The students were not able to sit for the English and Religious and Moral Education papers taken on Monday because there was a change in their examination centres.
Over 200 BECE candidates from two communities in the District were not able to sit for the English and Religious and Moral Education papers taken on Monday because there was a change in their examination centres.
WAEC subsequently indicated that such candidates would have to defer and re-sit these papers in February 2018.
But the activist has argued that the problem was no fault of the candidates, adding that “in all matters, the law provides that we look for the best interest of children… WAEC is no exception to that.”
“Once you are bringing services to children and once the state has declared something to be free and compulsory to children then nothing else should inhibit the process in terms of how children will access it.”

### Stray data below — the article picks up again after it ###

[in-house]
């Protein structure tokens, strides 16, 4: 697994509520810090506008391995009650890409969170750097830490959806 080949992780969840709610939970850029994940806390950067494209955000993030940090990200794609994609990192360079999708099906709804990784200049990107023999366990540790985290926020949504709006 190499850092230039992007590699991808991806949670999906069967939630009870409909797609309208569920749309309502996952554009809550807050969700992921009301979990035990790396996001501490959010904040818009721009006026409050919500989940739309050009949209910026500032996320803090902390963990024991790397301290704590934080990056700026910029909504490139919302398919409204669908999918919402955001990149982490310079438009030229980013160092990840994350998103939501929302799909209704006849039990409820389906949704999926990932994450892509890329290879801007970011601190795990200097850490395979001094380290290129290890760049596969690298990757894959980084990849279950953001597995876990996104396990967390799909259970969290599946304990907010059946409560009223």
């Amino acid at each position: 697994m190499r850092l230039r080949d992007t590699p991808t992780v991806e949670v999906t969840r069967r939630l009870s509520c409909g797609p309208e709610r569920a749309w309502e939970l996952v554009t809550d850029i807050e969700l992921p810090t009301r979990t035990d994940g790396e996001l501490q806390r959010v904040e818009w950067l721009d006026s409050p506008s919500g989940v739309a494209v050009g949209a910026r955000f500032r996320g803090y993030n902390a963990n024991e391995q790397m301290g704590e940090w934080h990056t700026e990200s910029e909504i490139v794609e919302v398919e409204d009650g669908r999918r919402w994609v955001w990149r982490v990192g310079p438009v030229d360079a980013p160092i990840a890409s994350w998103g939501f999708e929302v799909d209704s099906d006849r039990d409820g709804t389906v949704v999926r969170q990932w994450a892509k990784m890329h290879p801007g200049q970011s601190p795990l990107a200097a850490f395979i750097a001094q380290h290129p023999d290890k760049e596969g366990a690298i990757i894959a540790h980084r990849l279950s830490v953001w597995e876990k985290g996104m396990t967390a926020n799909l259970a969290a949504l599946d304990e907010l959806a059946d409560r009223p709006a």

“There is nowhere in the law that children should write the exams within a week. There are rules and regulations that state how examinations need to be conducted and since this is an issue which is not their doing, I think that WAEC should be flexible enough to give these children the opportunity,” he told Accra-based Citi FM.
But WAEC has insisted that the way the examinations are conducted and the complexities involved would not make it possible for it to reschedule an immediate sitting for the two papers for the students.